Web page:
If you haven’t seen it – here’s the video.
We own the Frozen dolls, the soundtrack and of course we’ve pre-ordered the Frozen DVD.
We are freaks.
Sometimes I let my emotions get the better of me. I can’t be alone in this one, right? I mean, do I just chalk it up to being female? Is that just a cop out? Do other people feel this way sometimes too? Or is this a sign of depression.
I’ve been depressed before. And I’ve felt the effects of prescription drugs acting like a snuggie around my heart. Protecting it from going too far…and yet preventing me from feeling much of anything at all.
No, I don’t think I’m depressed right now. But last night I had a moment. I just felt like crying. So many things bubbled to the surface. Things related to my girls, and being a mom, and being a birth mom, and how those things all intersect. Or not.
I’m not sure what triggered it, which is odd because over the years I’ve become pretty adept at identifying triggers. Movies, books, TV shows, songs, places, people. These triggers are like time machines that transport me not only mentally but emotionally to another state. But nothing like that happened yesterday. At least not that I can recall.
No, yesterday something was different.
I told my husband how I was feeling and he instantly diagnosed it as a sign of depression. And maybe it is. But as we talked and he asked questions and I cried a bit and he talked some more and I talked, something lifted.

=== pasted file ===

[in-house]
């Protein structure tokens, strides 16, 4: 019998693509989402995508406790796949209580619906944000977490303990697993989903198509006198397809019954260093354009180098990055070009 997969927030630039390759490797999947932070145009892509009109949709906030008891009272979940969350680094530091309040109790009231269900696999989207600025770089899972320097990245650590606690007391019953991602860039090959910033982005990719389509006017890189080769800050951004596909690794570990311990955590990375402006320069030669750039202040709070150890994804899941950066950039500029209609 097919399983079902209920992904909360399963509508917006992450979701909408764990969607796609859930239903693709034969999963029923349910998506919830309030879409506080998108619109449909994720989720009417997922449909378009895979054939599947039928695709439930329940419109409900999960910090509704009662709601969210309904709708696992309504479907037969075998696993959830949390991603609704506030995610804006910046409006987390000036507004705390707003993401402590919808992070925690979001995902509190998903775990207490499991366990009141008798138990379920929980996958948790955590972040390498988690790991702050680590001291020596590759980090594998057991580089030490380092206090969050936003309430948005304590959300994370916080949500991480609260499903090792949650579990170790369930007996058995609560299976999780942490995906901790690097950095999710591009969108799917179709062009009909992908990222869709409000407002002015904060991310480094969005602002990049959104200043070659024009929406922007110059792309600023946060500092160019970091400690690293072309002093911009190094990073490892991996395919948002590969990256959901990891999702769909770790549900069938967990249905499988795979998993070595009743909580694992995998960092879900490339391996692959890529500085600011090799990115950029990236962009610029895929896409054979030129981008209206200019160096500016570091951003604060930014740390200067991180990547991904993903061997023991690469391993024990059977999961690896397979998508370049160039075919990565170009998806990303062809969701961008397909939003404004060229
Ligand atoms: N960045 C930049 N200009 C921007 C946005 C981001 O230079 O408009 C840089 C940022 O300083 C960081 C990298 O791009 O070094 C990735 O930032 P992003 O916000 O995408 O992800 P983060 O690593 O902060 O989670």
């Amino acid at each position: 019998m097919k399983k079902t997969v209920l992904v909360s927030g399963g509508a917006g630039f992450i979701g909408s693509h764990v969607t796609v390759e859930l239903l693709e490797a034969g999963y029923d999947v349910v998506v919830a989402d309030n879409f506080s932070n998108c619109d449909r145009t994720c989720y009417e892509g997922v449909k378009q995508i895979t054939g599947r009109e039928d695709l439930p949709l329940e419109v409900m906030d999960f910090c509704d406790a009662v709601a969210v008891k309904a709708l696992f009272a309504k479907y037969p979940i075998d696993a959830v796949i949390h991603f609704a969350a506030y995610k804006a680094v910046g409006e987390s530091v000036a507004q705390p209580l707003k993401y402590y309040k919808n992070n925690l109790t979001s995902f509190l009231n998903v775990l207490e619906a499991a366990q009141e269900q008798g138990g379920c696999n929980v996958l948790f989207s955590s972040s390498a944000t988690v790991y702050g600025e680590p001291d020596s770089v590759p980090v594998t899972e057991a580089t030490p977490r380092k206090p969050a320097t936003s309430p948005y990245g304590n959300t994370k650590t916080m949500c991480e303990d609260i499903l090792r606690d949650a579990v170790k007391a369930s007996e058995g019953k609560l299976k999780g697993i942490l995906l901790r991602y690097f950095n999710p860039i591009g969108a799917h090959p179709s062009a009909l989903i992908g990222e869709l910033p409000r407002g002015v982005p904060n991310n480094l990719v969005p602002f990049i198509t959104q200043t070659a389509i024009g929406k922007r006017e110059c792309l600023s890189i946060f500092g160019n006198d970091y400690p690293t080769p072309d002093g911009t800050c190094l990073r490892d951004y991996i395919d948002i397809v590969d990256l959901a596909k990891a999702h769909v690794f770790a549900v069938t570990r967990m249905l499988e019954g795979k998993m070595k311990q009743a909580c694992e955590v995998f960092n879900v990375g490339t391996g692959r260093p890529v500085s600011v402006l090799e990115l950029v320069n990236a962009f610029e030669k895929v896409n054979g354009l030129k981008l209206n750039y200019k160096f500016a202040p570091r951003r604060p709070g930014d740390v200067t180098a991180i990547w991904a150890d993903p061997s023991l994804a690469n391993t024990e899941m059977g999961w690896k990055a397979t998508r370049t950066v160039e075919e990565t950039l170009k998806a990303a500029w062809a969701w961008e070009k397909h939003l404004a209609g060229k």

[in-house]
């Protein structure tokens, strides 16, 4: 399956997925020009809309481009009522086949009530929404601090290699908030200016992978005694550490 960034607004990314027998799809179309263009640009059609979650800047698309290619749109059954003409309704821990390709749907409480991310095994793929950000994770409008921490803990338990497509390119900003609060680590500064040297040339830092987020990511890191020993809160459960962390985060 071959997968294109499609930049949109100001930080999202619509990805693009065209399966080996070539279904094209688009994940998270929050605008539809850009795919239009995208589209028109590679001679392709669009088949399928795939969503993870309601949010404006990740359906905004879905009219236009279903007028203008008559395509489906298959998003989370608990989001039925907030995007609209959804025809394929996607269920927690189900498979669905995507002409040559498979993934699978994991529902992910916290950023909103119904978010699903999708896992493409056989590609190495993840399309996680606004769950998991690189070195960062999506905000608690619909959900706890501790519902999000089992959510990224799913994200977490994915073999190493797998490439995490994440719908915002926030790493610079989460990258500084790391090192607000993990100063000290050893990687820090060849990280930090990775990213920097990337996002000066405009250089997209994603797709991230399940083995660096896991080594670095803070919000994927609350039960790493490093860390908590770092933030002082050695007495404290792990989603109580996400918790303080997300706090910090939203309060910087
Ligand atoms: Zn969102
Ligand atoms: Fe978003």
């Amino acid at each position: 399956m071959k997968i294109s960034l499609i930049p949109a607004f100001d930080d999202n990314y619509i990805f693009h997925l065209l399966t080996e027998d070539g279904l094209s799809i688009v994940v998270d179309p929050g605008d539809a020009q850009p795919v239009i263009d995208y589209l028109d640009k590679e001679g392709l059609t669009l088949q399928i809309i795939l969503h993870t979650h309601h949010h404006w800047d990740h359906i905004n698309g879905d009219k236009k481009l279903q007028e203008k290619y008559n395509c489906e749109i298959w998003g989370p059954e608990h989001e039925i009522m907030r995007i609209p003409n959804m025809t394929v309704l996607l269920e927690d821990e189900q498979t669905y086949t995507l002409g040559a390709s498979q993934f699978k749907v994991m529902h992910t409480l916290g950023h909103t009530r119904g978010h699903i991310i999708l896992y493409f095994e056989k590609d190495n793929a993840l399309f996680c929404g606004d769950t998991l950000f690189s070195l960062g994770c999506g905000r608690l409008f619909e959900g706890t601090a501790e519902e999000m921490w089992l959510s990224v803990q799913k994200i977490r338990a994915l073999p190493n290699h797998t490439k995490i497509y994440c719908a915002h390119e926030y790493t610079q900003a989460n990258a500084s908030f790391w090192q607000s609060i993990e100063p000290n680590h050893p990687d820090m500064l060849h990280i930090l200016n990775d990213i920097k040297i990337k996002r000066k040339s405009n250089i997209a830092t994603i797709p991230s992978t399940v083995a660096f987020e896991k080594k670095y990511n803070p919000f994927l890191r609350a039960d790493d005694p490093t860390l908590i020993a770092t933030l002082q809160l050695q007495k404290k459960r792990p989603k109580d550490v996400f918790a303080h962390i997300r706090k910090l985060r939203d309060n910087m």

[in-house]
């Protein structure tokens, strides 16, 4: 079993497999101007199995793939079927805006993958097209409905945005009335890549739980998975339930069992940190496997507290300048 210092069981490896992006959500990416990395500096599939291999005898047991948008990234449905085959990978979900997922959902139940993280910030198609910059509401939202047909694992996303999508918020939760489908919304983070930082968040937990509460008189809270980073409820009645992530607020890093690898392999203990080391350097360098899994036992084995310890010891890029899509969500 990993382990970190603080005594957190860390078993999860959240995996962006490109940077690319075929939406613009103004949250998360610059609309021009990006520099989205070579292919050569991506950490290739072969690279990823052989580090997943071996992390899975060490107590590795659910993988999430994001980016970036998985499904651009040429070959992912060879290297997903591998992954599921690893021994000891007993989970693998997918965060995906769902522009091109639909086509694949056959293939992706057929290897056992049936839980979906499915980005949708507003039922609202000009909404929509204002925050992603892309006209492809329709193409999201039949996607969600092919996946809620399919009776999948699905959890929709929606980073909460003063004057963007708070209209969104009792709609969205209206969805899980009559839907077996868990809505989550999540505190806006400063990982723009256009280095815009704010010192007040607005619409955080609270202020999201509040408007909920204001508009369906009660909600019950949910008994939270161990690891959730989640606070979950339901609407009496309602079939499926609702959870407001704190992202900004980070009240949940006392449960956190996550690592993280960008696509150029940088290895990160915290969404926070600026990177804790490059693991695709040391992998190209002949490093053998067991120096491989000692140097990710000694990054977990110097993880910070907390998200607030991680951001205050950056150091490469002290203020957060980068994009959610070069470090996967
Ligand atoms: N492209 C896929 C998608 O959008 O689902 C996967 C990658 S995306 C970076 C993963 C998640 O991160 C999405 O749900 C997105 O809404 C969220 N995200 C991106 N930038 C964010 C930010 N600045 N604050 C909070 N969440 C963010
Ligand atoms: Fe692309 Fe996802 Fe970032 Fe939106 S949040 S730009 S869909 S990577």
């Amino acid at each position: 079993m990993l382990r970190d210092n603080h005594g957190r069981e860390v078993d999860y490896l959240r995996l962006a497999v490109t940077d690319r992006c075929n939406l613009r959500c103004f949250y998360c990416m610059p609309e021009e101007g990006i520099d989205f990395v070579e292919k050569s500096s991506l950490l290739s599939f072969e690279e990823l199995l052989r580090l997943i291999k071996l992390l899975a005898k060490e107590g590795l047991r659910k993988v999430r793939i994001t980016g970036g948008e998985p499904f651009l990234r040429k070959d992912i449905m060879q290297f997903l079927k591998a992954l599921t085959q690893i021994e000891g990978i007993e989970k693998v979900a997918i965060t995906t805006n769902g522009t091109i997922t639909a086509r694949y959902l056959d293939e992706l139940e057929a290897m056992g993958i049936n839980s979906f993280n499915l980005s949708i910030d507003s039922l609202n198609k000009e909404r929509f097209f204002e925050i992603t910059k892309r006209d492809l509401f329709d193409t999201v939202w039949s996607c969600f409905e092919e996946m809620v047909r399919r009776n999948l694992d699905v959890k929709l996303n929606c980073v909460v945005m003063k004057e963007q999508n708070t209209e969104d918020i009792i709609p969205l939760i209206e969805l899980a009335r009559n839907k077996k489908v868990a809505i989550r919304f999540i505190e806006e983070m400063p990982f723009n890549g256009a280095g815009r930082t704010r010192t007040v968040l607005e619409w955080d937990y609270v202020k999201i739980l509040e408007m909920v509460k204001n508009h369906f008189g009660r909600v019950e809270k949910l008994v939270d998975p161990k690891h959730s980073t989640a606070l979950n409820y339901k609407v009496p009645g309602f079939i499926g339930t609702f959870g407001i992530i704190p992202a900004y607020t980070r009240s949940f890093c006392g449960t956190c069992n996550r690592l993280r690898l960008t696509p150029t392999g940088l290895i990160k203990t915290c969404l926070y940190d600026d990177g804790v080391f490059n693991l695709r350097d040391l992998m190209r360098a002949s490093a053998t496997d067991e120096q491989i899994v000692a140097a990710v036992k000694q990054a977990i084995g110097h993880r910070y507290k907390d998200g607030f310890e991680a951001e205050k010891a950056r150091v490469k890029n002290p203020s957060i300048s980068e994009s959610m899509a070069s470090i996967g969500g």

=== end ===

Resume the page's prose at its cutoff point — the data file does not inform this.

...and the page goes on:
I started to feel a bit better.
My husband is not any kind of a medical professional, but I often wonder if he’s missed his calling.
He’s the one who encouraged me so many years ago to just FEEL WHAT YOU’RE FEELING. But I was often too afraid. I’ve worked really hard on this and I’ve gotten better. But I often seep back into the comfort of just dealing with it on my own. Although it’s rarely of any comfort. I think it’s just been comfortable – and quite frankly, too easy to do.
Last night was one of those nights where I almost just shoved whatever it was I feeling deeper down inside. But with some poking and prodding from my “safe place to fall” husband, I feel like I’m OK again.
I just read this piece on NPR “ORPHANS’ LONELY BEGINNINGS REVEAL HOW PARENTS SHAPE A CHILD’S BRAIN” and it makes my heart hurt.
I struggle every day with inadequacy. Am I doing enough? Am I paying enough attention? Do they know how much I love them?
I wonder if my girls only think of me as the one that does the cooking and the cleaning and all that clickety-clack typing on the computer.
And then I read an article like this and it makes me want to run (swim) and run some more to Romania and scoop up the kids in these pictures and hug them and laugh and smile and play dolls and build blocks and sing the ABCs and color and run and jump and giggle…
And then I find myself wanting to go upstairs and look at my two girls as they sleep and know that no matter how shitty a parent I sometimes think I am, we’re all pretty lucky.